Jean-Patrice Delia Describes the Importance of Reducing Your Carbon Footprint
Climate change can be an overwhelming concept to grasp. Jean-Patrice Delia a mechanical engineering grad from Montreal, Quebec explains that the science is complex, and when it comes to how climate change affects the future, there’s a lot of uncertainty about the exact results. Although this idea brings forth unanswered questions, there are choices you can make in your everyday life to lessen your personal impact on the environment, your carbon footprint.
What Is a Carbon Footprint?
A carbon footprint is the total amount of greenhouse gas emissions that come from the production, use, and disposal (or end-of-life) of a product or service. This process involves gasses like carbon dioxide, methane, nitrous oxide, and fluorinated gases, which trap heat in the atmosphere, causing global warming and other issues of climate change. Climate change is part of the reason for the rising temperatures and shifting precipitation patterns worldwide, changing and destroying ecosystems.
An increase in greenhouse gas emissions, and in carbon footprint, is the primary event associated with climate change. When it comes to an individual’s carbon footprint, most of it comes from transportation, housing, and food production. In fact, according to U.S. Environmental Protection Agency, carbon emissions, in the form of carbon dioxide, have made up more than 80 percent of the greenhouse gases emitted in the United States.
Finally, our carbon footprints can harm the health of humans. Due to carbon change, the citizens of Mali are predicted to have almost double the amount of people suffering from hunger in 40 years. Additionally, vector-borne diseases are more common with higher temperatures as mosquitoes, one of the main carriers, can survive longer and in otherwise inhospitable areas for them.
What Can You Do?
Although the action needed to stop the effects of climate change and drastically improve carbon footprint needs to come from the political and business leaders around the world, there are simple steps you can make every day to create a more positive effect on the environment, wildlife, human health, and economic losses altogether.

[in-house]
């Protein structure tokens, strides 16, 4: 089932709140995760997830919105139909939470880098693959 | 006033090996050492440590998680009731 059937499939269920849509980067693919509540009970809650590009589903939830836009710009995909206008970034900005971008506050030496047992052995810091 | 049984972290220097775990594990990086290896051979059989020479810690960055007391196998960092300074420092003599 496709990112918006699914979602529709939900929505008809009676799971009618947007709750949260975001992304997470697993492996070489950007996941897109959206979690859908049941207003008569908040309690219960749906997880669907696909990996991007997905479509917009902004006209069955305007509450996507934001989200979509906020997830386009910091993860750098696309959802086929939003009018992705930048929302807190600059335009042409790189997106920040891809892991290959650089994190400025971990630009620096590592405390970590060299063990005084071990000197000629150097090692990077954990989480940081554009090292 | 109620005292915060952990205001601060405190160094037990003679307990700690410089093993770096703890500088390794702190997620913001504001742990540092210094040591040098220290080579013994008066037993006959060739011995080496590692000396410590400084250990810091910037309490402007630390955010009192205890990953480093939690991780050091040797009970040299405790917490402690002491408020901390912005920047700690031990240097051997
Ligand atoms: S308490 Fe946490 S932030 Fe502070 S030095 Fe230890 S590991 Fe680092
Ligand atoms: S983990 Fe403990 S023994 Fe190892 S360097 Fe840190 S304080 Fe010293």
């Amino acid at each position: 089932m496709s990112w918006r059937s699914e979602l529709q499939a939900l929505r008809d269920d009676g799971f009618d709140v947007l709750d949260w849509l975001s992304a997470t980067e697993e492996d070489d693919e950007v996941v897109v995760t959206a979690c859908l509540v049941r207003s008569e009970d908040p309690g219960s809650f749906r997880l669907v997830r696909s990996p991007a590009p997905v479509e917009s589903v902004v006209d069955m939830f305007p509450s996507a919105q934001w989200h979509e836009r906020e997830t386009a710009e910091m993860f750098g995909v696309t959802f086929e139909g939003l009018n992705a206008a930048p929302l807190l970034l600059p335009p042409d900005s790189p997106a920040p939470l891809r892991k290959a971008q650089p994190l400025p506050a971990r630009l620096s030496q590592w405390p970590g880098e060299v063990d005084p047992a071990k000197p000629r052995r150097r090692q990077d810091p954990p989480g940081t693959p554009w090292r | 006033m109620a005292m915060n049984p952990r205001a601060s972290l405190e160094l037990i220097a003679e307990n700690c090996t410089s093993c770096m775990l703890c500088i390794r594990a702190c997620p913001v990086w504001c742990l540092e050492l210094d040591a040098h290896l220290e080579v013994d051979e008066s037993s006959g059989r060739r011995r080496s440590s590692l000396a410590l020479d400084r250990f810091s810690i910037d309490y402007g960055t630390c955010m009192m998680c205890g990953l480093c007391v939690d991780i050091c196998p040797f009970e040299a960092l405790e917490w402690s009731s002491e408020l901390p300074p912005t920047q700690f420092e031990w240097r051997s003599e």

So, how can you start reducing your carbon footprint today? Jean-Patrice Delia, Director of Operations for Montreal-based Thermogen Power Services has created a simple guide below:
1. Drive Less
Carbon dioxide emissions from transportation have now surpassed emissions from electricity generation as the top source of greenhouse gases. The electricity generation is shifting into more renewable sources and natural gas, and as a result, lowered its carbon footprint.
Driving less — or even going without a car for a year — could save roughly 2.6 tons of carbon dioxide according to a 2017 study from researchers at Lund University and the University of British Columbia. Alternatives like taking a train, riding a bus, biking, or carpooling with a colleague can help get you started.
2. Avoid Food Waste
Lowering your food waste is another simple way to reduce your carbon footprint — and it can help save you money, too! Here are some ways you can begin wasting less of the food you buy:
· Create a stock list of the food items you already have in your fridge and pantries. By going through your current stock and organizing it regularly, you’ll have less chance of buying what you don’t need.
· Don’t buy bulk if you don’t need to. You may think that buying bulk will save you money, but if you end up throwing food out you are not. Low-priced food isn’t a good deal if you don’t end up eating it before expiration.
· Meal plan. Planning your meals will help you become more conscious at the grocery store instead of carelessly adding food items to your cart that are unnecessary.
· Cut down on meat. The production of meat (red meat in particular) uses a lot of natural resources. Additionally, cows themselves give off methane emissions. While Jean Patrice Delia notes that you don’t have to have a completely meat-free diet, cutting meat from your diet for one or two days a week can still make a difference.
3. Recycle, Recycle, Recycle
Not only does reducing waste play an important role in climate protection by keeping trash out of incinerators and landfills, but so too does recycling. While recycling has become more evident today — malls, outdoor parks, and other public settings have made recycling easily accessible — much of the waste that can be recycled still ends up in landfills where it can produce powerful greenhouse gas emissions. But here are some ways you can ensure your waste ends up in the right place:
· Always recycle paper, steel and tin cans.
· Empty and rinse food containers before recycling. Did you know that dirty containers can ruin an entire batch of recyclables?
· Before throwing away, ask yourself: can this be reused?
· Avoid using plastic. Instead, opt for plastic-free, reusable/biodegradable options whenever possible.
· Recycle broken electronics and donate the ones that are working.
· Collect dry cell batteries. You should be able to recycle them through your local municipality.
· Never put non-recyclables in the recycling bin.
· If you’re unsure, ask. At the bottom of most plastic containers, there will be number inside a triangle. These numbers will indicate what kind of resin was used, and whether the container is recyclable (if you’re still unsure, check your city’s website for accepted numbers).
The Time is Now
When it comes to reducing our carbon footprint, we all must start somewhere, and as Jean-Patrice Delia points out, “the time to start is now.” It is your choice how change will be made but making even the smallest shifts can have a positive impact in the short, medium and long term.